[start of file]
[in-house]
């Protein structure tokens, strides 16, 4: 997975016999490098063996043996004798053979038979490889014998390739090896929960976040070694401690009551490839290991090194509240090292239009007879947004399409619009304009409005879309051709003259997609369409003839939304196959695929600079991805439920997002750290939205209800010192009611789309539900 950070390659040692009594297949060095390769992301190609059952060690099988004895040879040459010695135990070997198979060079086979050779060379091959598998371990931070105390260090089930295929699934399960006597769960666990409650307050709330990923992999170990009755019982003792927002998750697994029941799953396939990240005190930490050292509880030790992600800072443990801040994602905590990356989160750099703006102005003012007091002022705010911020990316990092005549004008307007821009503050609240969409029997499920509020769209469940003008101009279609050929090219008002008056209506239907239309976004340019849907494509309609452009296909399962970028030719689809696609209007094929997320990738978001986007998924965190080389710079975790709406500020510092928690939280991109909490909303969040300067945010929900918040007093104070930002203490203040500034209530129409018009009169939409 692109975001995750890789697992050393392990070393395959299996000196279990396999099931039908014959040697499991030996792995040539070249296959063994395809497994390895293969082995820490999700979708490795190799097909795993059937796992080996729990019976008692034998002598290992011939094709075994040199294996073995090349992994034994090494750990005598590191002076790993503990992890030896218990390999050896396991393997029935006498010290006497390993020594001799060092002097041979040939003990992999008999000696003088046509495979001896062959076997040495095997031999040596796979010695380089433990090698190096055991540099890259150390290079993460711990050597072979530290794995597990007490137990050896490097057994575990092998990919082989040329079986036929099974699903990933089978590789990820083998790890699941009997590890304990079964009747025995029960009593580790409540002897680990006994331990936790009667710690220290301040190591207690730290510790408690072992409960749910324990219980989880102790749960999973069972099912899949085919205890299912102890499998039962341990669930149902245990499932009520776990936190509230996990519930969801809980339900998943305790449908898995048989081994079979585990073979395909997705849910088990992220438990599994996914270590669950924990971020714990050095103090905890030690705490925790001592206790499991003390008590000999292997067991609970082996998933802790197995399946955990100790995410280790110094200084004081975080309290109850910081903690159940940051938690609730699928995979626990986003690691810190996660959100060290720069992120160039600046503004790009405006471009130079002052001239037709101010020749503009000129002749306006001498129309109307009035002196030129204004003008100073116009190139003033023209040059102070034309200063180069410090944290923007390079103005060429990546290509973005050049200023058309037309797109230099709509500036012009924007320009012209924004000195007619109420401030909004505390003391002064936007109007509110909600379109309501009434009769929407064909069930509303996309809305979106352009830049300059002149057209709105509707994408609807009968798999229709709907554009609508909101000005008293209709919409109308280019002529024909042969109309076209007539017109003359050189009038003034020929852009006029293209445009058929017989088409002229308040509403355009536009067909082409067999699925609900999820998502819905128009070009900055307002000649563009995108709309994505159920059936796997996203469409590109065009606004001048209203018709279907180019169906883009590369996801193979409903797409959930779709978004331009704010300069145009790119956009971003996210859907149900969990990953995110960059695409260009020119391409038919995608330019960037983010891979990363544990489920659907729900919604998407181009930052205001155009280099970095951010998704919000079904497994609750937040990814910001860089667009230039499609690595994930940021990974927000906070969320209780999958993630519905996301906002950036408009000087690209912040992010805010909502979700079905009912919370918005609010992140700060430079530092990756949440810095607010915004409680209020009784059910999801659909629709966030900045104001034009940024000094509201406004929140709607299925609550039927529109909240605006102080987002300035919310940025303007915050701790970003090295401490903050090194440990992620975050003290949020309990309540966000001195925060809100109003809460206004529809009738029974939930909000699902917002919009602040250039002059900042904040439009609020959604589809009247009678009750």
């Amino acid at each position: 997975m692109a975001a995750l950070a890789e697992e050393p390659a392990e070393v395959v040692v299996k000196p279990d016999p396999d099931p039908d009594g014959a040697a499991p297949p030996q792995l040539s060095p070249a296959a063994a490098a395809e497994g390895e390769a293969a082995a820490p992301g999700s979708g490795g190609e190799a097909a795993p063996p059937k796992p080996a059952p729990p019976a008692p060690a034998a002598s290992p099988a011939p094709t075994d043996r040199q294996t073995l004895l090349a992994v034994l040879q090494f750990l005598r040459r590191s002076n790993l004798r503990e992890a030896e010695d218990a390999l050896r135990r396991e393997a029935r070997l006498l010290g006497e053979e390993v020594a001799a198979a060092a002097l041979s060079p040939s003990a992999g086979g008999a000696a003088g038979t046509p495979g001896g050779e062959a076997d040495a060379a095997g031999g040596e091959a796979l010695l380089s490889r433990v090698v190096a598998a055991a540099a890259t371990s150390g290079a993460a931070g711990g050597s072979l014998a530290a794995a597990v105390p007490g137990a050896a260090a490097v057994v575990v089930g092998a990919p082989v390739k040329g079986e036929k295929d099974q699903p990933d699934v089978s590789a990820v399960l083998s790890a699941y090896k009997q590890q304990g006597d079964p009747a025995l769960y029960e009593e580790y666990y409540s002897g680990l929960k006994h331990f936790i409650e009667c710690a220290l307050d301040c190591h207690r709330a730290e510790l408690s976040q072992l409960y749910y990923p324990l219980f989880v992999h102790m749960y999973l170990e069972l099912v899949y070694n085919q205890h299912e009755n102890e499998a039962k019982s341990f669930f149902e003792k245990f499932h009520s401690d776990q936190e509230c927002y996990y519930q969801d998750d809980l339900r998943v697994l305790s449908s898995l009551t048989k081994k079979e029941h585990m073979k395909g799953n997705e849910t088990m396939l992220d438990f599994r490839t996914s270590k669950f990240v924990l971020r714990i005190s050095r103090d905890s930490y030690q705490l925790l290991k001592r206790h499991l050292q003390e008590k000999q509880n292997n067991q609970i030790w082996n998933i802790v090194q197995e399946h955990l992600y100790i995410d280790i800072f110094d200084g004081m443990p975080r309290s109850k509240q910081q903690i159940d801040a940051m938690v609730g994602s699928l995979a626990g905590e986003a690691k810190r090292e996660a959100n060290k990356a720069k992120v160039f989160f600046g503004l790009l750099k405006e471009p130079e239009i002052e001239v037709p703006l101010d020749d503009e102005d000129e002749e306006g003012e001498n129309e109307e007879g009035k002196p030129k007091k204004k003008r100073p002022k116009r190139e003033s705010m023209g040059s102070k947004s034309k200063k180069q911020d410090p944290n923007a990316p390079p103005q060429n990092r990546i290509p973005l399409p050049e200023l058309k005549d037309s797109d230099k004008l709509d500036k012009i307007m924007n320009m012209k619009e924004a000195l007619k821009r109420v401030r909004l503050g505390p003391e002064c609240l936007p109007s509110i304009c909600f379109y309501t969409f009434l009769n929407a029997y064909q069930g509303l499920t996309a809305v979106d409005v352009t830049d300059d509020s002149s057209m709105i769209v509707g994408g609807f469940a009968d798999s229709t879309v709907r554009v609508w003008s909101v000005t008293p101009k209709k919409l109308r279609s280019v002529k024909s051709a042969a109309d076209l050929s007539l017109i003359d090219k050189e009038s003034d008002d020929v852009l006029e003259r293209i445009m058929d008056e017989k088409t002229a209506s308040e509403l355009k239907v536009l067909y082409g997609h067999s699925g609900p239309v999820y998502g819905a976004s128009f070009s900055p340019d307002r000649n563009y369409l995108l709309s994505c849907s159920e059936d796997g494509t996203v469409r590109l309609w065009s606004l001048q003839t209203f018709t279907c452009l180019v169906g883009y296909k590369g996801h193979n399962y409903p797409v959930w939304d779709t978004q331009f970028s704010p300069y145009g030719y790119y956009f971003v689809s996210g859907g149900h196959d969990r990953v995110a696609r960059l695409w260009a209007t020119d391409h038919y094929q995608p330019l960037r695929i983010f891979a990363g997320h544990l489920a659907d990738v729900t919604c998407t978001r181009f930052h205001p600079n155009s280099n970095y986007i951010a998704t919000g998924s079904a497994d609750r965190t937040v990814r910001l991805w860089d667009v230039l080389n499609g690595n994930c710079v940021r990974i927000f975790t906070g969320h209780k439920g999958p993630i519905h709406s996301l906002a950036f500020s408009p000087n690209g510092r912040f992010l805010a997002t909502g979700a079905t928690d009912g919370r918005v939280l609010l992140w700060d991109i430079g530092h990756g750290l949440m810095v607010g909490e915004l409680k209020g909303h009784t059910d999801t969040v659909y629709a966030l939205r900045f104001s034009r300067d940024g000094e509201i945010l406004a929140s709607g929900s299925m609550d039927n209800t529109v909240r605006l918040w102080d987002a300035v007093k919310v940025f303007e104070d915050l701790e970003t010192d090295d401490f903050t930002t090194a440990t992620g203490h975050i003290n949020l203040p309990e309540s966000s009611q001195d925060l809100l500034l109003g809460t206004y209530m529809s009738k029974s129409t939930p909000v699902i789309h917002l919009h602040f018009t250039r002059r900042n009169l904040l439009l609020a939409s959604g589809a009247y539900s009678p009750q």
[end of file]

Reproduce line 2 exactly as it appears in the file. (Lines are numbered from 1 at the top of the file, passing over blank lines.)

């Protein structure tokens, strides 16, 4: 997975016999490098063996043996004798053979038979490889014998390739090896929960976040070694401690009551490839290991090194509240090292239009007879947004399409619009304009409005879309051709003259997609369409003839939304196959695929600079991805439920997002750290939205209800010192009611789309539900 950070390659040692009594297949060095390769992301190609059952060690099988004895040879040459010695135990070997198979060079086979050779060379091959598998371990931070105390260090089930295929699934399960006597769960666990409650307050709330990923992999170990009755019982003792927002998750697994029941799953396939990240005190930490050292509880030790992600800072443990801040994602905590990356989160750099703006102005003012007091002022705010911020990316990092005549004008307007821009503050609240969409029997499920509020769209469940003008101009279609050929090219008002008056209506239907239309976004340019849907494509309609452009296909399962970028030719689809696609209007094929997320990738978001986007998924965190080389710079975790709406500020510092928690939280991109909490909303969040300067945010929900918040007093104070930002203490203040500034209530129409018009009169939409 692109975001995750890789697992050393392990070393395959299996000196279990396999099931039908014959040697499991030996792995040539070249296959063994395809497994390895293969082995820490999700979708490795190799097909795993059937796992080996729990019976008692034998002598290992011939094709075994040199294996073995090349992994034994090494750990005598590191002076790993503990992890030896218990390999050896396991393997029935006498010290006497390993020594001799060092002097041979040939003990992999008999000696003088046509495979001896062959076997040495095997031999040596796979010695380089433990090698190096055991540099890259150390290079993460711990050597072979530290794995597990007490137990050896490097057994575990092998990919082989040329079986036929099974699903990933089978590789990820083998790890699941009997590890304990079964009747025995029960009593580790409540002897680990006994331990936790009667710690220290301040190591207690730290510790408690072992409960749910324990219980989880102790749960999973069972099912899949085919205890299912102890499998039962341990669930149902245990499932009520776990936190509230996990519930969801809980339900998943305790449908898995048989081994079979585990073979395909997705849910088990992220438990599994996914270590669950924990971020714990050095103090905890030690705490925790001592206790499991003390008590000999292997067991609970082996998933802790197995399946955990100790995410280790110094200084004081975080309290109850910081903690159940940051938690609730699928995979626990986003690691810190996660959100060290720069992120160039600046503004790009405006471009130079002052001239037709101010020749503009000129002749306006001498129309109307009035002196030129204004003008100073116009190139003033023209040059102070034309200063180069410090944290923007390079103005060429990546290509973005050049200023058309037309797109230099709509500036012009924007320009012209924004000195007619109420401030909004505390003391002064936007109007509110909600379109309501009434009769929407064909069930509303996309809305979106352009830049300059002149057209709105509707994408609807009968798999229709709907554009609508909101000005008293209709919409109308280019002529024909042969109309076209007539017109003359050189009038003034020929852009006029293209445009058929017989088409002229308040509403355009536009067909082409067999699925609900999820998502819905128009070009900055307002000649563009995108709309994505159920059936796997996203469409590109065009606004001048209203018709279907180019169906883009590369996801193979409903797409959930779709978004331009704010300069145009790119956009971003996210859907149900969990990953995110960059695409260009020119391409038919995608330019960037983010891979990363544990489920659907729900919604998407181009930052205001155009280099970095951010998704919000079904497994609750937040990814910001860089667009230039499609690595994930940021990974927000906070969320209780999958993630519905996301906002950036408009000087690209912040992010805010909502979700079905009912919370918005609010992140700060430079530092990756949440810095607010915004409680209020009784059910999801659909629709966030900045104001034009940024000094509201406004929140709607299925609550039927529109909240605006102080987002300035919310940025303007915050701790970003090295401490903050090194440990992620975050003290949020309990309540966000001195925060809100109003809460206004529809009738029974939930909000699902917002919009602040250039002059900042904040439009609020959604589809009247009678009750």